Neil Gaiman also talked about something that I need to think more about because it seems important. He tries to give every character what they need in the end. This can be a good thing or a bad thing for a character, but it's what they need. It doesn't have to be what they want, unless you want a happy ending. If you want a happy ending then give all of the characters what they want in the end and it feels light and good, no matter how dark it got at some point. All's well that ends well. But, if it's a tragedy maybe you can still give every character what they need, maybe. I'm not sure that's true. I'll have to think on it more.

It's interesting to hear the different directions that people go with the same prompt. The variety always surprises me, and I like it.

Even though the discussions are usually light, there are some interesting things that come up. Depth in children's books was mentioned and I recommended "There's No Such Thing as a Dragon" by Jack Kent as an excellent book on self-deception. I think it's the perfect companion to Jordan Peterson's essay "Self-Deception Explained". I intend to write a commentary on Kent's book at some point. If you read the story think about the dragon as a literal and metaphorical problem.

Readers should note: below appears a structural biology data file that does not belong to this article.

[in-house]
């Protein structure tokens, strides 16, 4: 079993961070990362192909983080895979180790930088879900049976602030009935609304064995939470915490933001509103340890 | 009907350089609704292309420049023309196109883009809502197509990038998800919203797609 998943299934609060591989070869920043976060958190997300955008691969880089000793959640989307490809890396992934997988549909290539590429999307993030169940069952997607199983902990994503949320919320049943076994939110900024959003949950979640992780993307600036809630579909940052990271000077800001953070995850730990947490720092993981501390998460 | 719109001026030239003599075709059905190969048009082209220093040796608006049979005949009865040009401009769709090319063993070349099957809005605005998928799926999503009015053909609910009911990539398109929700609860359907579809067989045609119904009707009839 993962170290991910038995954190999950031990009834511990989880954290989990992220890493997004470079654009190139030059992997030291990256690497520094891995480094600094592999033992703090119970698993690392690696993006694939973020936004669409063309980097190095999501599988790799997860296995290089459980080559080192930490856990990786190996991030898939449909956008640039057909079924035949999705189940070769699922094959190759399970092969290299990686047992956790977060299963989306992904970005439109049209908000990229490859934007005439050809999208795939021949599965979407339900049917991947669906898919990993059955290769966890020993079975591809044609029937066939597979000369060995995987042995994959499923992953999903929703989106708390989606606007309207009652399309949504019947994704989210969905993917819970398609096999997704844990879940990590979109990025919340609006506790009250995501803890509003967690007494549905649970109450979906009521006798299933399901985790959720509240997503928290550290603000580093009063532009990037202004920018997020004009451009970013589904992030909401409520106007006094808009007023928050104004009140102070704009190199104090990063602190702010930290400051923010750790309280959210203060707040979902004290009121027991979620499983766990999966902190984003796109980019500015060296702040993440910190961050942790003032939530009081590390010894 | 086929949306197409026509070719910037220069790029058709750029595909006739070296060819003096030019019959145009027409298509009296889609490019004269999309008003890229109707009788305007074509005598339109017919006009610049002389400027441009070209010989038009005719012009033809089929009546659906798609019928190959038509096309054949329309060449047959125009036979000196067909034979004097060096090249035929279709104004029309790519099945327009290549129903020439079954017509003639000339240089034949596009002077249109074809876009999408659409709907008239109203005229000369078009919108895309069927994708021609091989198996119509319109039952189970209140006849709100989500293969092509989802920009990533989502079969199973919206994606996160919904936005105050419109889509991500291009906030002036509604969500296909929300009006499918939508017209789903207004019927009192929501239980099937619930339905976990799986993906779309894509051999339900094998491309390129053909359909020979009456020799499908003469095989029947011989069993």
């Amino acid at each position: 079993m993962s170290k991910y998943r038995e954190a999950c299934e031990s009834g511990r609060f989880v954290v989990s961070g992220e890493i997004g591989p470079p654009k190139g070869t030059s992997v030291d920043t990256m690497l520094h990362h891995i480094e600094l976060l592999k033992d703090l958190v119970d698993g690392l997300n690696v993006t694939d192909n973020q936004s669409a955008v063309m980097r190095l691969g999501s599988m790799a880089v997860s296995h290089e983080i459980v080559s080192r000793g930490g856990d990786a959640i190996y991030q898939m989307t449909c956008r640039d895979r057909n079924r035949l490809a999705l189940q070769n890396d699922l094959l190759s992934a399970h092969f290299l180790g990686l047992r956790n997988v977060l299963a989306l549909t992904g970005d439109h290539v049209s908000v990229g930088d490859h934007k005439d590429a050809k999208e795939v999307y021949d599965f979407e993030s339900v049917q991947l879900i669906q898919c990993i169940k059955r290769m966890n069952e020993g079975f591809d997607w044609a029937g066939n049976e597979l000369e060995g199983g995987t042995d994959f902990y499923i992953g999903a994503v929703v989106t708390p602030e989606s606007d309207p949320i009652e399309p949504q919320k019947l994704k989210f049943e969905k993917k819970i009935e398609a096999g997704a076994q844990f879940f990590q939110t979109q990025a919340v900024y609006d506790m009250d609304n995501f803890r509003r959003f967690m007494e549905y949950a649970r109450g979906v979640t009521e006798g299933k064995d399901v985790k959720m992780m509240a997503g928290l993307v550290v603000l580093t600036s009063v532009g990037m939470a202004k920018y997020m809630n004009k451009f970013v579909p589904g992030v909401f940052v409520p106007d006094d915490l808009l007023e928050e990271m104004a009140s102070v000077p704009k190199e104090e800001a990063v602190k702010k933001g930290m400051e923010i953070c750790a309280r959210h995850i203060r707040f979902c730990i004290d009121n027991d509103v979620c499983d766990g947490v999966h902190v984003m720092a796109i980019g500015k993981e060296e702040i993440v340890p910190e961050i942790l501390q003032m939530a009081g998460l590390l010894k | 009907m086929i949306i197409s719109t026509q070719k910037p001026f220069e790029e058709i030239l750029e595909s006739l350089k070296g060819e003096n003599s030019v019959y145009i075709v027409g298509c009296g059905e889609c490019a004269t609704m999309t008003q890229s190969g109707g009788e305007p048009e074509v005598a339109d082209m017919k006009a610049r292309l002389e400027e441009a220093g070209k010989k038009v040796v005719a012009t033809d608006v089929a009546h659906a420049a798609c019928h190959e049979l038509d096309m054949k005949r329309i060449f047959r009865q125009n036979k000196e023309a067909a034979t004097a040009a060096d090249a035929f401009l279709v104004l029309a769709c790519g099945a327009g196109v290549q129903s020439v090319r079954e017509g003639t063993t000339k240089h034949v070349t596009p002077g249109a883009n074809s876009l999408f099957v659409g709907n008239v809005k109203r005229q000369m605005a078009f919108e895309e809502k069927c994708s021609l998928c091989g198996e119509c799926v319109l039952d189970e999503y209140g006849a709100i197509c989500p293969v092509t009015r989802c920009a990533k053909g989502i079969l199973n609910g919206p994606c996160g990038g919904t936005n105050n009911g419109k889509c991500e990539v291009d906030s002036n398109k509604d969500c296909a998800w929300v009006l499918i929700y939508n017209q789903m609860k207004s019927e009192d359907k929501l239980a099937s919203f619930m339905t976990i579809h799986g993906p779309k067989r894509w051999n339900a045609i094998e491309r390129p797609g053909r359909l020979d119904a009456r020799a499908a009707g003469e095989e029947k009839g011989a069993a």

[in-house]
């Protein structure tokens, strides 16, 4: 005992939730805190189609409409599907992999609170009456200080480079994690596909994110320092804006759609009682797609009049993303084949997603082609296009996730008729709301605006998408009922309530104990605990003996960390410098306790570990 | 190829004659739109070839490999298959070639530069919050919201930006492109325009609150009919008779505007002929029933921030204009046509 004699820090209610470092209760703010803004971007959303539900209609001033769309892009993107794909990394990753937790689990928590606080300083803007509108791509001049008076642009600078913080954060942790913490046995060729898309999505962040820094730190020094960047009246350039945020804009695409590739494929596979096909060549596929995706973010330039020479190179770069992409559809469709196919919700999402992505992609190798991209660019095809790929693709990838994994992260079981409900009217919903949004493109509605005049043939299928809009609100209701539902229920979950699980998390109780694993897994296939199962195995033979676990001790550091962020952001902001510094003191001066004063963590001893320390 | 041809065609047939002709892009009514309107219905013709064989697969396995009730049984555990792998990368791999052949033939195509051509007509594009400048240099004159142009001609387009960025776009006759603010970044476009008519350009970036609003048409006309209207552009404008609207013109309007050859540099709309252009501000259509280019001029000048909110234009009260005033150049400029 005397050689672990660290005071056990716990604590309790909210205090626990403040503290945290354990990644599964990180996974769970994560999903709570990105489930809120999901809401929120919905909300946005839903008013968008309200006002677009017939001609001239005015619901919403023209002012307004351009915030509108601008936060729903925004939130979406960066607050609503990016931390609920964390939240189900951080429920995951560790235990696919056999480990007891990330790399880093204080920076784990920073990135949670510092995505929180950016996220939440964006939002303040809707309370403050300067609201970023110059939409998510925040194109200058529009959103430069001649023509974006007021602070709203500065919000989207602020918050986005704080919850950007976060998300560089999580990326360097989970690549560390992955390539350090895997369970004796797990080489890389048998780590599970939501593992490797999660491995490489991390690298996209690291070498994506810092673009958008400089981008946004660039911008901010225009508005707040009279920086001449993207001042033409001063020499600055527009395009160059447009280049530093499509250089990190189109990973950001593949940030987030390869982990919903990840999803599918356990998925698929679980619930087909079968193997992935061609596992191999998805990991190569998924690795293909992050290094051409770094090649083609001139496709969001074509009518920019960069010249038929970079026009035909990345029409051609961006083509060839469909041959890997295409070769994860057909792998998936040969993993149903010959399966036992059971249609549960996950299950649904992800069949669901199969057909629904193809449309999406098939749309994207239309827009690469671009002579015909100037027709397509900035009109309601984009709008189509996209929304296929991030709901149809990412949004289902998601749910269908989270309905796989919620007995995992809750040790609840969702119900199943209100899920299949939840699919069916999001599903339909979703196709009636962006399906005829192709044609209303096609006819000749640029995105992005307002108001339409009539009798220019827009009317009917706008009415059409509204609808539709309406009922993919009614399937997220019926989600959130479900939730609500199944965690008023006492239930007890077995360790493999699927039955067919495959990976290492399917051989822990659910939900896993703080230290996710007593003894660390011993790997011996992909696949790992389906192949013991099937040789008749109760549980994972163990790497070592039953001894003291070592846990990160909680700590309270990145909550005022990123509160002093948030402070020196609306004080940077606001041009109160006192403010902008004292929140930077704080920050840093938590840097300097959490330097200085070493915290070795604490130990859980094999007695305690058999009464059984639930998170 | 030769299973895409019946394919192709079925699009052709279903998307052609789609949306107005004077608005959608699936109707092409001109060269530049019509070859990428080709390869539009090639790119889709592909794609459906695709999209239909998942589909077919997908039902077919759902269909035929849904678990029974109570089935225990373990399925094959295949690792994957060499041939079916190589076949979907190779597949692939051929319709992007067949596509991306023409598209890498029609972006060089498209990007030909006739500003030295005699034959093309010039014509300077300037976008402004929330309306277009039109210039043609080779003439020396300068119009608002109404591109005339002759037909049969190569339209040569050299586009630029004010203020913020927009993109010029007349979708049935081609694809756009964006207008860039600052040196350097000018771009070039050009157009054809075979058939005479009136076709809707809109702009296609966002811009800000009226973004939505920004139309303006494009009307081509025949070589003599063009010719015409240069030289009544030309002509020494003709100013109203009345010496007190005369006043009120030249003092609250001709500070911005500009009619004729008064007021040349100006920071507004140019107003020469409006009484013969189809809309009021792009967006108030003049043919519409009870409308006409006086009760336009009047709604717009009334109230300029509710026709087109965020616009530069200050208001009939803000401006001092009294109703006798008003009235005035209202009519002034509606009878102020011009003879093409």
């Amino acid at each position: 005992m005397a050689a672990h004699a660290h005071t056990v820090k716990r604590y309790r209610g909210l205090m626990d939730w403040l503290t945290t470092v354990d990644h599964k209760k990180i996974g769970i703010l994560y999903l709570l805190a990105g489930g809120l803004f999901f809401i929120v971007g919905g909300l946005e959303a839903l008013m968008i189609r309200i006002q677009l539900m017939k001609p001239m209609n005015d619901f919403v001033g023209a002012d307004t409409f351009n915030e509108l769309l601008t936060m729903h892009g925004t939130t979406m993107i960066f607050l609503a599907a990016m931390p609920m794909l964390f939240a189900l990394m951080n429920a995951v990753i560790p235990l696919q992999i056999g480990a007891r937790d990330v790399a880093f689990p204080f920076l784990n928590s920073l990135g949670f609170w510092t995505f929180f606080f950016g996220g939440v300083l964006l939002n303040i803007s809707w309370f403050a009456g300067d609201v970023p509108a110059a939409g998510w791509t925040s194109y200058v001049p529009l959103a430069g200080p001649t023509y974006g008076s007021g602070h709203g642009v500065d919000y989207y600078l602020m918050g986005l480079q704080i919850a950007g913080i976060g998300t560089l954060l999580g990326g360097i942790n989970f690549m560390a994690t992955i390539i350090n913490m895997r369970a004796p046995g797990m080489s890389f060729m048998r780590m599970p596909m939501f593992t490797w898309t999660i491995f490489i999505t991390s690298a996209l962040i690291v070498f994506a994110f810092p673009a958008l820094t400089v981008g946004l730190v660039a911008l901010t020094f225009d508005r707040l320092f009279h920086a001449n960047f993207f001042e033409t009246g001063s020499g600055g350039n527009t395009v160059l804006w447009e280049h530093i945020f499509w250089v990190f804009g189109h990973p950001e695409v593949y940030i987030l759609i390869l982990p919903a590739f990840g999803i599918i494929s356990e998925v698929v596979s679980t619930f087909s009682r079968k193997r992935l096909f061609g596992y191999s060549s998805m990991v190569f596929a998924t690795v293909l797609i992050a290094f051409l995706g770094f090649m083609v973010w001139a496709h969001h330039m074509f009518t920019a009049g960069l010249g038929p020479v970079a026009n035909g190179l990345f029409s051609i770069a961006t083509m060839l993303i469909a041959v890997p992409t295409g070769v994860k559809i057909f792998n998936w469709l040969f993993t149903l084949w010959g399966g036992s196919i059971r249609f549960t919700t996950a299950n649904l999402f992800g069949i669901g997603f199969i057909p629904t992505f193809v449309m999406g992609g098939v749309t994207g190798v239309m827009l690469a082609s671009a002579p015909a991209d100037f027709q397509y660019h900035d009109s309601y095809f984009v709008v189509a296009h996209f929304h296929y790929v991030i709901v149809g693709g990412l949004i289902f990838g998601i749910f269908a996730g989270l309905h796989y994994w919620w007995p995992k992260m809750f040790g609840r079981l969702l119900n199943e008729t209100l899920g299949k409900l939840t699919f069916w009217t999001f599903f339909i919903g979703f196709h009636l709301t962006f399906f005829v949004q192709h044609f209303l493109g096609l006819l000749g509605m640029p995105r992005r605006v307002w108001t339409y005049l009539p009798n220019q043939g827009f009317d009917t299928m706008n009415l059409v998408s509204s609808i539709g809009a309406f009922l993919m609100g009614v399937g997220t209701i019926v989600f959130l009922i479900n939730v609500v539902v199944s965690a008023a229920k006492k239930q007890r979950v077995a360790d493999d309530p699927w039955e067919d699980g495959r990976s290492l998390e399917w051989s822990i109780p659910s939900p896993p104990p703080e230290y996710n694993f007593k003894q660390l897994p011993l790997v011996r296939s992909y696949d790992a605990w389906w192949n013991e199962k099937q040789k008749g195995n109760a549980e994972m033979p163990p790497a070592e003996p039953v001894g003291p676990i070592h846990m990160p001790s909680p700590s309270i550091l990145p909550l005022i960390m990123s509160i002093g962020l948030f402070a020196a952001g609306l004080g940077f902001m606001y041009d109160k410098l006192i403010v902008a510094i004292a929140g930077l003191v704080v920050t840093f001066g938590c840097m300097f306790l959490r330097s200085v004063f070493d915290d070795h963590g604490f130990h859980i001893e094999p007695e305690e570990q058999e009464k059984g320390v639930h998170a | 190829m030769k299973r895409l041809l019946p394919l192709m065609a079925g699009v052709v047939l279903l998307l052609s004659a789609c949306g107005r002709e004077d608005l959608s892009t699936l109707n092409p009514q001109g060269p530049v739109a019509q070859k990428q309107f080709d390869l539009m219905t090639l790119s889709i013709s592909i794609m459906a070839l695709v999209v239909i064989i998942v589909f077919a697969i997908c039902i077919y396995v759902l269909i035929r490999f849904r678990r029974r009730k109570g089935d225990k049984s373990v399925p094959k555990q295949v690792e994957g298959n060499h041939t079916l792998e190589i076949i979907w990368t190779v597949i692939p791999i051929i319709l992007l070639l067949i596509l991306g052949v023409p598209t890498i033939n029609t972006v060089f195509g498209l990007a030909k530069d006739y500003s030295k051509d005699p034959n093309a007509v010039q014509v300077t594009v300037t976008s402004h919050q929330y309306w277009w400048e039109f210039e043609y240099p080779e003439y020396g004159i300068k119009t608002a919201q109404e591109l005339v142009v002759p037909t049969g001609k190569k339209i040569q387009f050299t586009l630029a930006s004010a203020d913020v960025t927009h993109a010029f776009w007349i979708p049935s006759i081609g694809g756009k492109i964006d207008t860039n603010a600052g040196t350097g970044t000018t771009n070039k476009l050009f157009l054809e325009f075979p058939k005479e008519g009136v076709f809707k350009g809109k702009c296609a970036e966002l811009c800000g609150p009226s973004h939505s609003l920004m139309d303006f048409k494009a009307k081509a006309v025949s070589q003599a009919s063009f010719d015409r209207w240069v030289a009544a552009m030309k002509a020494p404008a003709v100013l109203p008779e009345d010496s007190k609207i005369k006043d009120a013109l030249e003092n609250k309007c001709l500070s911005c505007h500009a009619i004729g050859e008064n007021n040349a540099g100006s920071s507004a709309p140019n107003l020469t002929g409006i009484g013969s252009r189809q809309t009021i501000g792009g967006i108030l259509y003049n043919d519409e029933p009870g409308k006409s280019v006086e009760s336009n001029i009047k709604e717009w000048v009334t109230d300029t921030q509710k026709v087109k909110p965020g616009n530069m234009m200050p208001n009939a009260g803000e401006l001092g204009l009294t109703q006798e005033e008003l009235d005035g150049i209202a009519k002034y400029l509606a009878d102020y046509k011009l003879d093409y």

One woman mentioned that she was attracted to "The Graveyard Book" by Neil Gaiman because it was a kids book with a knife on the cover. So, I recommended that she read a kids' book that's not for kids, "The Princess and Mr. Whiffle" by Patrick Rothfuss. That one's a crazy one, with layers of disturbing in it.

For starting out being hesitant about trying to make a plot out of thin air in a short amount of time I'm happy with the experience. That's one of the keys to life, to find where you're anxious by exposing yourself to different experiences and then working to overcome that anxiety by adapting to the given demands of the situation. You can follow your anxiety to growth, oddly enough.


You can find more of what I'm doing at http://www.JeffreyAlexanderMartin.com